THE COURT: That's all right. I am not trying to tell you all how to run your case.
Q. Now, do you have anything else that you want to bring up on this hearing?
A. When the judge sentenced me on this, why, my lawyers were not present, and he asked me if there was anything I wanted to say and I said that I didn't know what to say, that I had a couple of lawyers, and he got the sheriff to call for them and they didn't answer him, and he also sent the sheriff out on the front and called for them and they didn't answer, and so he came back in and told him and said: 'I can't find either one of them,' and the Judge said: 'Well, I have got a long ways to go, I will just have to sentence you and be on my way.' It was Judge Albert Henderson from Marietta.
THE COURT: How many years have you served?
THE WITNESS: Five, sir, almost.
Q. Is that all you want to say?
A. Yes, sir.
MR. McALEER: The witness is with you.
BY MR. SETLIFF:
Q. Mr. Fortner, when you were convicted of murder, did the prosecution offer any witnesses against you?
A. Well, they had, I think, four or five. I mean there weren't any witnesses, I mean by that they didn't know anything. They were appointed some way, I don't know how.
In other words, the prosecution had proper witness and there was proper evidence against you for a finding of a verdict of guilty of murder against you?
A. Well, I don't think so.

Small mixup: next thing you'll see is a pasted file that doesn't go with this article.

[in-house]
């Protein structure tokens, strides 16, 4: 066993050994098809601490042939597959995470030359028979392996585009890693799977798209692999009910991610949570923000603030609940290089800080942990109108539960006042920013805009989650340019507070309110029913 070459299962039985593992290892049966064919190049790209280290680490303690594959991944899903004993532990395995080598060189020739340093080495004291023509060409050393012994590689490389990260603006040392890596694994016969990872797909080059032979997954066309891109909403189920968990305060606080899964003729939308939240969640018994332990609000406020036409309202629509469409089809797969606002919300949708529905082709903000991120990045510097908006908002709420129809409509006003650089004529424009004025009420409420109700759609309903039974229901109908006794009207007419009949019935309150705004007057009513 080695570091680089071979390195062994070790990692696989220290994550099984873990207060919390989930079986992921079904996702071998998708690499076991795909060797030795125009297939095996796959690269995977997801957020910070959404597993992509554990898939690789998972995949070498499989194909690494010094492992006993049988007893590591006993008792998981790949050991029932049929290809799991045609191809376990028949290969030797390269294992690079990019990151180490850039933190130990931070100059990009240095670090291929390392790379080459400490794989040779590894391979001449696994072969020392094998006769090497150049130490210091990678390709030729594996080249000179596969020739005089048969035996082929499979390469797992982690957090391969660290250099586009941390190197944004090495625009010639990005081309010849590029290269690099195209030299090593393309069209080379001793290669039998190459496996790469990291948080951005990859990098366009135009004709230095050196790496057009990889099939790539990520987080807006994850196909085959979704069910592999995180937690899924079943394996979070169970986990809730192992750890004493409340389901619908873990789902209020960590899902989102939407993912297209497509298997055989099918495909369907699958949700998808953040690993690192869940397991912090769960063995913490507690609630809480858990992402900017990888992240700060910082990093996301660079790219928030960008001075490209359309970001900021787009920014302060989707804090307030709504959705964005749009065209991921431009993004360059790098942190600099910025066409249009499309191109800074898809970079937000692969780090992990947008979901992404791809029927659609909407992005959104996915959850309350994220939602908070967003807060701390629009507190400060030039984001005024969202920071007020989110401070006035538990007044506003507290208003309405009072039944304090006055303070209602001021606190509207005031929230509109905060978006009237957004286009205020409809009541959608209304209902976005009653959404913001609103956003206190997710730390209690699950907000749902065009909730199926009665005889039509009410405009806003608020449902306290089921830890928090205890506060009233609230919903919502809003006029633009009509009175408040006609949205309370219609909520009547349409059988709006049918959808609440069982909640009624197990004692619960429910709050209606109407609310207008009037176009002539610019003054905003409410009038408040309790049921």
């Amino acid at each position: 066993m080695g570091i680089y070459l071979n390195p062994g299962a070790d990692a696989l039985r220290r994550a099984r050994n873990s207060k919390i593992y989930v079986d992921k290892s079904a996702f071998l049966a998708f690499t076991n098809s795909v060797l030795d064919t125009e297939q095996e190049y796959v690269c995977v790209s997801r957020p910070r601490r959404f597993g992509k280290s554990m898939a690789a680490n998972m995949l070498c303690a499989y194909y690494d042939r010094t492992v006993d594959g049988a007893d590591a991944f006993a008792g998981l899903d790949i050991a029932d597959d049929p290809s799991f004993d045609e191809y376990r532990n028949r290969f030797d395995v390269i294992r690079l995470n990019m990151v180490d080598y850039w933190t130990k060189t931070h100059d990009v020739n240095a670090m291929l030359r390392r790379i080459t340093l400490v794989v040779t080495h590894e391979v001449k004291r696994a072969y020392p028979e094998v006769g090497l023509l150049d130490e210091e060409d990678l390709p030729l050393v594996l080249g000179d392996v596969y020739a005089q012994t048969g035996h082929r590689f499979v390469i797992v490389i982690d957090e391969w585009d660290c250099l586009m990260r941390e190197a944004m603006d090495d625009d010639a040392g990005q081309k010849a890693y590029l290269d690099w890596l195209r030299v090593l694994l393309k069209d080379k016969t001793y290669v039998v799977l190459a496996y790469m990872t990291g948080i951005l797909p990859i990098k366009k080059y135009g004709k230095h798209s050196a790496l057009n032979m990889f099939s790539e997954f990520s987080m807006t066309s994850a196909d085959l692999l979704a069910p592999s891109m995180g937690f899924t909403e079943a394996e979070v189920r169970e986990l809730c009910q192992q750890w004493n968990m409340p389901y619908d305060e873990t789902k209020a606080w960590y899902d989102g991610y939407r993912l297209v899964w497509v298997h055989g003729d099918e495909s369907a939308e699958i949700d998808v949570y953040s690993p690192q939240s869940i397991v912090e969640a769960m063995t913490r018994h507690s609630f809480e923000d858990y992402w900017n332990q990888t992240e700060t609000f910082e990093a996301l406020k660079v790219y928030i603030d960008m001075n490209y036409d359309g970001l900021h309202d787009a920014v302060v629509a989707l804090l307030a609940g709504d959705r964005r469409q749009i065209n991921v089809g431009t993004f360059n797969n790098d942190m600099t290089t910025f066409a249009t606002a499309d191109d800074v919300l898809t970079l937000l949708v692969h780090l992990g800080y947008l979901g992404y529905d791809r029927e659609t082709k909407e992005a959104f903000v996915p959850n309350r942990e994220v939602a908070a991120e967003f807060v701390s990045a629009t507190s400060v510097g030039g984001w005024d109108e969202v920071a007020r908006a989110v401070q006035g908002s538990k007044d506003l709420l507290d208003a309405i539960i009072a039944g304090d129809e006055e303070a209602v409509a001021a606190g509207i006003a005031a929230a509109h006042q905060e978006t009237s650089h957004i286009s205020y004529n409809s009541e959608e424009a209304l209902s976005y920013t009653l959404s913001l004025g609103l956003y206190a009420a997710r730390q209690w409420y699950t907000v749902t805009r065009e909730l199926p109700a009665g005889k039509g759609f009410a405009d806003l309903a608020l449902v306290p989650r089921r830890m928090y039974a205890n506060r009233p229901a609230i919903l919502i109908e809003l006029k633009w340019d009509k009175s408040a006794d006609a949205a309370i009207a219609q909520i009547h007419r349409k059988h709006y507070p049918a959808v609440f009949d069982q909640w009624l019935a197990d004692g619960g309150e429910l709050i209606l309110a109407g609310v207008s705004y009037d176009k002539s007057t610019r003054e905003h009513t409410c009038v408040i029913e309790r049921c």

Q. Was it a jury trial?
A. Yes, sir.
Q. In other words, a jury of your peers convicted you of murder, is that correct, sir?
A. That was what the jury stated.
Q. And you retained your own counsel, is that correct.
MR. SETLIFF: I have no further questions.
THE COURT: All right, you may go down.
MR. McALEER: That's all we have, Your Honor.
THE COURT: All right, you may proceed for the state.
MR. SETLIFF: I want to read the questions in this deposition of GREEN A.
JONES, and let Mr. McAleer read the answers for me.
THE COURT: That's all right.
Rule 31 Fed.R.Civ.P. provides as follows:
(a) Serving Interrogatories; Notice. A party desiring to take the deposition of any person upon written interrogatories shall serve them upon every other party with a notice stating the name and address of the person who is to answer them and the name or descriptive title and address of the officer before whom the deposition is to be taken. Within 10 days thereafter a party so served may serve cross interrogatories upon the party proposing to take the deposition. Within 5 days thereafter the latter may serve re-direct interrogatories upon a party who has served cross interrogatories. Within 3 days after being served with redirect interrogatories, a party may serve recross interrogatories upon the party proposing to take the deposition.
During oral argument, this Court requested a transcript of the record in the state trial court. The State of Georgia, though under no complusion to do so, furnished us a copy. In view of our disposition of this case and the animadversions of counsel for appellant urging our nonuse of it, we have denied ourselves access thereto on the assumption that the trial court on remand will be furnished with our copy now reposing in the Clerk's office. We defer ruling on whether Rule 75, Fed.R.Civ.P. precludes our taking the first look thereat, since the findings of the Court show that he did not engage in the exploration and ferreting of that record which this case demanded